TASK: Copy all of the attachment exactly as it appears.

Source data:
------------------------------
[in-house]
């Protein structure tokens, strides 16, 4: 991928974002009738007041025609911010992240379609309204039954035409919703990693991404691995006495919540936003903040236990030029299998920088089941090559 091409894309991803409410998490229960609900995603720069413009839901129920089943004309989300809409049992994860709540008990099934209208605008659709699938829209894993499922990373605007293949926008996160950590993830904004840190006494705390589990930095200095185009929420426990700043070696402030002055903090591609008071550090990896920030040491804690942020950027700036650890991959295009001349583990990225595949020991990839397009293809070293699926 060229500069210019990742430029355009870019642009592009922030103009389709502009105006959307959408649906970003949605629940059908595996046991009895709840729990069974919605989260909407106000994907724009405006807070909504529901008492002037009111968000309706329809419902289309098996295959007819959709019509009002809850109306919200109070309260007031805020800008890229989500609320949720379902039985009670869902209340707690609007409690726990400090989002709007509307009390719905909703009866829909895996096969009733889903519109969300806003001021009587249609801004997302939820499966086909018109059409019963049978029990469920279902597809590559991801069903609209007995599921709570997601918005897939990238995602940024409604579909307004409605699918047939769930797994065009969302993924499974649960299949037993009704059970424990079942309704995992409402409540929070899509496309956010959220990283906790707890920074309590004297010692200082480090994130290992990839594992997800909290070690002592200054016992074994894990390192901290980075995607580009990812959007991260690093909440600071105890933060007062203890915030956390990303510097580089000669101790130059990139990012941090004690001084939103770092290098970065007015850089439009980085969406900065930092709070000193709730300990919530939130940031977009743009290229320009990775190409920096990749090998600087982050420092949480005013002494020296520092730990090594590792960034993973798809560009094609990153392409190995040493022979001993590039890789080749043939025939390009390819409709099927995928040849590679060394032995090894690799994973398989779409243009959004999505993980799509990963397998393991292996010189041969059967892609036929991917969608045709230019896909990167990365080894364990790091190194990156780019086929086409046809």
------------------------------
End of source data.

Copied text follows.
[in-house]
């Protein structure tokens, strides 16, 4: 991928974002009738007041025609911010992240379609309204039954035409919703990693991404691995006495919540936003903040236990030029299998920088089941090559 091409894309991803409410998490229960609900995603720069413009839901129920089943004309989300809409049992994860709540008990099934209208605008659709699938829209894993499922990373605007293949926008996160950590993830904004840190006494705390589990930095200095185009929420426990700043070696402030002055903090591609008071550090990896920030040491804690942020950027700036650890991959295009001349583990990225595949020991990839397009293809070293699926 060229500069210019990742430029355009870019642009592009922030103009389709502009105006959307959408649906970003949605629940059908595996046991009895709840729990069974919605989260909407106000994907724009405006807070909504529901008492002037009111968000309706329809419902289309098996295959007819959709019509009002809850109306919200109070309260007031805020800008890229989500609320949720379902039985009670869902209340707690609007409690726990400090989002709007509307009390719905909703009866829909895996096969009733889903519109969300806003001021009587249609801004997302939820499966086909018109059409019963049978029990469920279902597809590559991801069903609209007995599921709570997601918005897939990238995602940024409604579909307004409605699918047939769930797994065009969302993924499974649960299949037993009704059970424990079942309704995992409402409540929070899509496309956010959220990283906790707890920074309590004297010692200082480090994130290992990839594992997800909290070690002592200054016992074994894990390192901290980075995607580009990812959007991260690093909440600071105890933060007062203890915030956390990303510097580089000669101790130059990139990012941090004690001084939103770092290098970065007015850089439009980085969406900065930092709070000193709730300990919530939130940031977009743009290229320009990775190409920096990749090998600087982050420092949480005013002494020296520092730990090594590792960034993973798809560009094609990153392409190995040493022979001993590039890789080749043939025939390009390819409709099927995928040849590679060394032995090894690799994973398989779409243009959004999505993980799509990963397998393991292996010189041969059967892609036929991917969608045709230019896909990167990365080894364990790091190194990156780019086929086409046809």